Biostatistics Events

Biostatistics Departmental Calendar

Event
Thu 2/27/2020
Biostatistics Event
Biostatistics Research Day 2020 Biostatistics Event
Biostatistics Research Day 2020
Thu 2/27/2020
1155 Public Health, Foster Conference Room

Biostatistics Research Day is an annual departmental event that showcases student research and promotes interdisciplinary research among graduate students and faculty in Public Health.
This year's speaker is James Dignam, PhD (BIOST '94).


1155 Public Health, Foster Conference Room
Thu 2/27/2020 3:30PM - 4:30PM
Biostatistics Seminar Series
Big Clinical Trials: The NCI National Clinical Trials Network - James Dignam, University of Chicago Biostatistics Seminar Series
Big Clinical Trials: The NCI National Clinical Trials Network - James Dignam, University of Chicago
Thu 2/27/2020 3:30PM - 4:30PM
Public Health Lecture Hall (A115)


Public Health Lecture Hall (A115)
Thu 3/5/2020 3:30PM - 4:30PM
Biostatistics Seminar Series
Lin Chen, University of Chicago Biostatistics Seminar Series
Lin Chen, University of Chicago
Thu 3/5/2020 3:30PM - 4:30PM
Public Health Lecture Hall (A115)


Public Health Lecture Hall (A115)
Thu 3/19/2020 3:30PM - 4:30PM
Biostatistics Seminar Series
Dipankar Bandyopadhyay, Virginia Commonwealth University Biostatistics Seminar Series
Dipankar Bandyopadhyay, Virginia Commonwealth University
Thu 3/19/2020 3:30PM - 4:30PM
Public Health Lecture Hall (A115)


Public Health Lecture Hall (A115)
Sun 3/22/2020 to Wed 3/25/2020
Biostatistics Conference
ENAR 2020 Spring Meeting of the International Biometric Society -- JW Marriott Nashville Biostatistics Conference
ENAR 2020 Spring Meeting of the International Biometric Society -- JW Marriott Nashville
Sun 3/22/2020 to Wed 3/25/2020


Meetings of the Eastern North American Region of the International Biometric Society (a.k.a. "ENAR meetings") are held in late March or early April each year and reflect the broad interests of the Society, including both quantitative techniques and application areas. Faculty and student presenters from the Department of Biostatistics regularly participate giving invited talks, contributed talks, and poster presentations.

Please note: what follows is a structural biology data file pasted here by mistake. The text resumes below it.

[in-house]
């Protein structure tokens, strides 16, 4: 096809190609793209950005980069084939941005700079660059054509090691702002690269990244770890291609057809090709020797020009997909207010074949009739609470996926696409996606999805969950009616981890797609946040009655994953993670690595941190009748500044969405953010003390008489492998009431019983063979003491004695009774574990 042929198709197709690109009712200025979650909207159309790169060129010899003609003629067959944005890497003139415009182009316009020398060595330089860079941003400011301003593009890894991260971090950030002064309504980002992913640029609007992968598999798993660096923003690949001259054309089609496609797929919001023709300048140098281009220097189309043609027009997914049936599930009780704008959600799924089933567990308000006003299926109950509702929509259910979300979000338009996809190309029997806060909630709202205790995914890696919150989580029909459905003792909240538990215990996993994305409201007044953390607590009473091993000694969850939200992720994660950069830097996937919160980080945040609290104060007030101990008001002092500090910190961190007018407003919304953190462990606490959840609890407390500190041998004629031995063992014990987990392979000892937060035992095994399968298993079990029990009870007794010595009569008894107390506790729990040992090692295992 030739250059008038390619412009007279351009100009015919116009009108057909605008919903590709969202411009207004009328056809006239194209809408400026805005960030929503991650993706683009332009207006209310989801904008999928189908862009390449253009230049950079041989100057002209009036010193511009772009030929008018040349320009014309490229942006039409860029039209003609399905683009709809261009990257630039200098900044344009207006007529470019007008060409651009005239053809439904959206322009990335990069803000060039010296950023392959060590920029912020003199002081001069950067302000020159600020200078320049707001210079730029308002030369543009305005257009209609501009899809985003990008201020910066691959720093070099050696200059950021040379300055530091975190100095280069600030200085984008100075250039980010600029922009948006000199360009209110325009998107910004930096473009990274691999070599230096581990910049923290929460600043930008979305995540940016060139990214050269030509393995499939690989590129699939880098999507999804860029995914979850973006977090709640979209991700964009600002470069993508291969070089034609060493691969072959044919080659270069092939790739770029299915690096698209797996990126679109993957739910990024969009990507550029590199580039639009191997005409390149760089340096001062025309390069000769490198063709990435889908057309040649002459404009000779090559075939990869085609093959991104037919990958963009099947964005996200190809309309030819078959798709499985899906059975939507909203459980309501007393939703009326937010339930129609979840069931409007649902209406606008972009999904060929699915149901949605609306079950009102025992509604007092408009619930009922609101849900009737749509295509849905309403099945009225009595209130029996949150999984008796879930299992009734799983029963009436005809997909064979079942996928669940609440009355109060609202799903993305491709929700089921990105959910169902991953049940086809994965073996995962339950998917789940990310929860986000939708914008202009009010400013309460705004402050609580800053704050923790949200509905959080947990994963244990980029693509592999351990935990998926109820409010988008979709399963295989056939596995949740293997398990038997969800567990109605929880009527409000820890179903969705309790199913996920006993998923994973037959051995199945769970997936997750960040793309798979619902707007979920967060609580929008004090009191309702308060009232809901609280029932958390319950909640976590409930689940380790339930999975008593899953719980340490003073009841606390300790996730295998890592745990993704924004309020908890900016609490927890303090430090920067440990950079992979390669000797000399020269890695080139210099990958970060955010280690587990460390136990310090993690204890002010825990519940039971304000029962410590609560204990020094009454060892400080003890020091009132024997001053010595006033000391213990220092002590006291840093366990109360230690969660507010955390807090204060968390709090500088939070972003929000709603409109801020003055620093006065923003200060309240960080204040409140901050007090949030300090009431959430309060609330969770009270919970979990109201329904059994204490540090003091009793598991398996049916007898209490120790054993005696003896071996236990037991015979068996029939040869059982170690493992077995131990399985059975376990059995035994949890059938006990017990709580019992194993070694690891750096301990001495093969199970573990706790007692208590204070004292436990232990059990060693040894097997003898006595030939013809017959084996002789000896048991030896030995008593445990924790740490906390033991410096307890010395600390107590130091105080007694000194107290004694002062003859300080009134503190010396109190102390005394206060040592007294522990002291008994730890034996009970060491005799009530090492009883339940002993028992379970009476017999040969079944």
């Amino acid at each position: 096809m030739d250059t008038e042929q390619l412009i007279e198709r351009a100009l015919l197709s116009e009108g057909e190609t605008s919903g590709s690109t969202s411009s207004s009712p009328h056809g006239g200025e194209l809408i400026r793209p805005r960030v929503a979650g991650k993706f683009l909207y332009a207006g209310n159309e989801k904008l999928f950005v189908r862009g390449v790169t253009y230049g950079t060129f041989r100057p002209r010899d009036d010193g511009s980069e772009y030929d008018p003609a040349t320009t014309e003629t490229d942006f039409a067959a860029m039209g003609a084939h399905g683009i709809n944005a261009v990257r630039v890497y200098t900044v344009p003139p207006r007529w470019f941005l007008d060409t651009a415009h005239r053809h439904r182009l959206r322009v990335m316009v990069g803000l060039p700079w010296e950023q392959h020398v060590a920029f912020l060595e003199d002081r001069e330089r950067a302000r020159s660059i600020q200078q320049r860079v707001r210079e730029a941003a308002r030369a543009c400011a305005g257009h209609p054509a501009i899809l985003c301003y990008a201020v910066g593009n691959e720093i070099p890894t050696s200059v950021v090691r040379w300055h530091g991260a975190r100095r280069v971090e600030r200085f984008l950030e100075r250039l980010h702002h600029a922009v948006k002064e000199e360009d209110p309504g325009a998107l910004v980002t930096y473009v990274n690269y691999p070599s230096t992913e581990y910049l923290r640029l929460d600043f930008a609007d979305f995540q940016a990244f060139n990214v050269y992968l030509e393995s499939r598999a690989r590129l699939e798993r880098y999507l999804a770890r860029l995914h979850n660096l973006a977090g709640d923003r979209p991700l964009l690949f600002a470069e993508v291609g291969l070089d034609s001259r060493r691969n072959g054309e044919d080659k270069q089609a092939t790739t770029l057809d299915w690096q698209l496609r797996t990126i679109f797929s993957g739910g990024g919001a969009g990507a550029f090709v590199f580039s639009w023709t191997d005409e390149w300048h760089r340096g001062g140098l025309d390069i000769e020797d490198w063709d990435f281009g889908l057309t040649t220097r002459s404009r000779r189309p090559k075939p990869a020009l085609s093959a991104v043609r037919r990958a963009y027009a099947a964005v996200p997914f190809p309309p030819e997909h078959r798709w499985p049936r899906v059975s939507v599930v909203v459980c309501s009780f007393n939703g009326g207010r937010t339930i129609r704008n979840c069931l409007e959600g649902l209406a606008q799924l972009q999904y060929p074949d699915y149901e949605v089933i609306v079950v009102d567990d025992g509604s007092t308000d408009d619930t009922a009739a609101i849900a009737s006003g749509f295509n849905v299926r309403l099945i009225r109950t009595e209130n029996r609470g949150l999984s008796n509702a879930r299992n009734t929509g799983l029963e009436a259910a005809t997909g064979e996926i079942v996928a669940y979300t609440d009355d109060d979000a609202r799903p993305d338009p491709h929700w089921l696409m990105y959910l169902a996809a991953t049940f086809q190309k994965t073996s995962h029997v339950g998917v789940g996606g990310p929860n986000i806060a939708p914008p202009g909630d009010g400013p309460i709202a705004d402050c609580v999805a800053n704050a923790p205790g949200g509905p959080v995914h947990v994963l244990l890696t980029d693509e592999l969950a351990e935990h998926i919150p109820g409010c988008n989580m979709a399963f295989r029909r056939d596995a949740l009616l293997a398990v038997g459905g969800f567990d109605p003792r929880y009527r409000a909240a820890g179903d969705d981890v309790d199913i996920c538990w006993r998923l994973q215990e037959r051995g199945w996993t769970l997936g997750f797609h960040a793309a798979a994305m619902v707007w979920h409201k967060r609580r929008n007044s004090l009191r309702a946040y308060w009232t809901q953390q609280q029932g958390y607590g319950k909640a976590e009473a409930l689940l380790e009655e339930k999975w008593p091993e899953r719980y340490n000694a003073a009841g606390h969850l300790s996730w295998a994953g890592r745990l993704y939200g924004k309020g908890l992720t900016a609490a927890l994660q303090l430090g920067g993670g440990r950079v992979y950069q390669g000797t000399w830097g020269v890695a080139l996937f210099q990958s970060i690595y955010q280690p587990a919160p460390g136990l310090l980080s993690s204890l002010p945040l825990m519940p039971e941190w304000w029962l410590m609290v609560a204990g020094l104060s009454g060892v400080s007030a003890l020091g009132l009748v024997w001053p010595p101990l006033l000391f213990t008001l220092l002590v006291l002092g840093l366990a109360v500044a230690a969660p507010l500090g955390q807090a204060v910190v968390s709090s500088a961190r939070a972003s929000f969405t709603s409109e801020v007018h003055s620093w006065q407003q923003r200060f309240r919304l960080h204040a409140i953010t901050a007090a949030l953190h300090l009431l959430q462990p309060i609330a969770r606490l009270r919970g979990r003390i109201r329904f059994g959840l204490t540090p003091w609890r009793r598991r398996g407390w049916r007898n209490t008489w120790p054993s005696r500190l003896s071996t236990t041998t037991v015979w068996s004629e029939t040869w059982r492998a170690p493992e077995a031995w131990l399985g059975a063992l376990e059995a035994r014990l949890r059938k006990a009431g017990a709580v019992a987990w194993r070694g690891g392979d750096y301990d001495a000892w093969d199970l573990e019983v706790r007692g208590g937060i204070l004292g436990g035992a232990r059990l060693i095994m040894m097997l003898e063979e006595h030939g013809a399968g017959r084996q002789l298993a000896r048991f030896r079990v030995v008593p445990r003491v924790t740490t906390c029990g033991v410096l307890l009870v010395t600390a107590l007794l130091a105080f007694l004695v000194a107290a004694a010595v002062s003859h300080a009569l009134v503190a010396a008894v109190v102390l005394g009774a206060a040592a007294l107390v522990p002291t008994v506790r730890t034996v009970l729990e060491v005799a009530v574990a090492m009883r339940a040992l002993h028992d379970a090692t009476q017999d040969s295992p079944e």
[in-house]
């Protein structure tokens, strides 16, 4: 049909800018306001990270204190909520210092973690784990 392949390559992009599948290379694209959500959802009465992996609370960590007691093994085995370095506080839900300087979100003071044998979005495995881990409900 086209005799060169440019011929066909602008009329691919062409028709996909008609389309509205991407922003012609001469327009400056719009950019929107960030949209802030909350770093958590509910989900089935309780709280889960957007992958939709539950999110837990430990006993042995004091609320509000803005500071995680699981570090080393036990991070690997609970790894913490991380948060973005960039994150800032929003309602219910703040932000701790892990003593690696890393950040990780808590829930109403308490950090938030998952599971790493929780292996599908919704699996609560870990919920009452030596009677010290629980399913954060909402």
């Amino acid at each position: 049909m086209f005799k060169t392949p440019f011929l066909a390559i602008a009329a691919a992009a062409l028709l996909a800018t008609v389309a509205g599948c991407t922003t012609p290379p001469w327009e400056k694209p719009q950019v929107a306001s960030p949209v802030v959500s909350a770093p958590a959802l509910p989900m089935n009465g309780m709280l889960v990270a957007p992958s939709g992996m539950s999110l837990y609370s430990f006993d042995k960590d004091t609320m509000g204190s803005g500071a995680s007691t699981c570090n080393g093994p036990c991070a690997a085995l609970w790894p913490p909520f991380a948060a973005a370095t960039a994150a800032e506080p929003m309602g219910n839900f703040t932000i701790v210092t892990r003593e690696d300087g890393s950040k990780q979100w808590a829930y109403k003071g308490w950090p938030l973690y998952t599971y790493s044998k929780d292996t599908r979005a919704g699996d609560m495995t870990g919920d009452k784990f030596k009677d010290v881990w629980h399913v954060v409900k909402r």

Mon 3/23/2020 7:00AM - 8:30AM
Biostatistics Event
Pitt Biostatistics Breakfast at ENAR Biostatistics Event
Pitt Biostatistics Breakfast at ENAR
Mon 3/23/2020 7:00AM - 8:30AM



Thu 4/9/2020 3:30PM - 4:30PM
Biostatistics Seminar Series
Heping Zhang, Yale University Biostatistics Seminar Series
Heping Zhang, Yale University
Thu 4/9/2020 3:30PM - 4:30PM
Public Health Lecture Hall (A115)


Public Health Lecture Hall (A115)
Thu 4/16/2020 3:30PM - 4:30PM
Biostatistics Seminar Series
Jeffrey S. Morris, University of Pennsylvania Biostatistics Seminar Series
Jeffrey S. Morris, University of Pennsylvania
Thu 4/16/2020 3:30PM - 4:30PM
Public Health Lecture Hall (A115)


Public Health Lecture Hall (A115)
Sat 8/1/2020 to Thu 8/6/2020
Biostatistics Conference
Joint Statistical Meetings - - JSM 2020, Philadelphia, PA Biostatistics Conference
Joint Statistical Meetings - - JSM 2020, Philadelphia, PA
Sat 8/1/2020 to Thu 8/6/2020


The Joint Statistical Meetings, known simply as "JSM", is the largest gathering of statisticians held annually in North American. Faculty and student presenters from the  Department of Biostatistics regularly participate giving invited talks, contributed talks, and poster presentations. Our students often receive top awards and participate in the affiliated career marketplace at the event.


Sun 3/14/2021 to Wed 3/17/2021
Biostatistics Conference
ENAR 2021 Spring Meeting of the International Biometric Society -- Baltimore Biostatistics Conference
ENAR 2021 Spring Meeting of the International Biometric Society -- Baltimore
Sun 3/14/2021 to Wed 3/17/2021


Meetings of the Eastern North American Region of the International Biometric Society (a.k.a. "ENAR meetings") are held in late March or early April each year and reflect the broad interests of the Society, including both quantitative techniques and application areas. Faculty and student presenters from the Department of Biostatistics regularly participate giving invited talks, contributed talks, and poster presentations.


Sat 8/7/2021 to Thu 8/12/2021
Biostatistics Conference
Joint Statistical Meetings - - JSM 2021, Seattle, WA Biostatistics Conference
Joint Statistical Meetings - - JSM 2021, Seattle, WA
Sat 8/7/2021 to Thu 8/12/2021


The Joint Statistical Meetings, known simply as "JSM", is the largest gathering of statisticians held annually in North American. Faculty and student presenters from the  Department of Biostatistics regularly participate giving invited talks, contributed talks, and poster presentations. Our students often receive top awards and participate in the affiliated career marketplace at the event.


Sun 3/27/2022 to Wed 3/30/2022
Biostatistics Conference
ENAR 2022 Spring Meeting of the International Biometric Society -- Houston Biostatistics Conference
ENAR 2022 Spring Meeting of the International Biometric Society -- Houston
Sun 3/27/2022 to Wed 3/30/2022


Meetings of the Eastern North American Region of the International Biometric Society (a.k.a. "ENAR meetings") are held in late March or early April each year and reflect the broad interests of the Society, including both quantitative techniques and application areas. Faculty and student presenters from the Department of Biostatistics regularly participate giving invited talks, contributed talks, and poster presentations.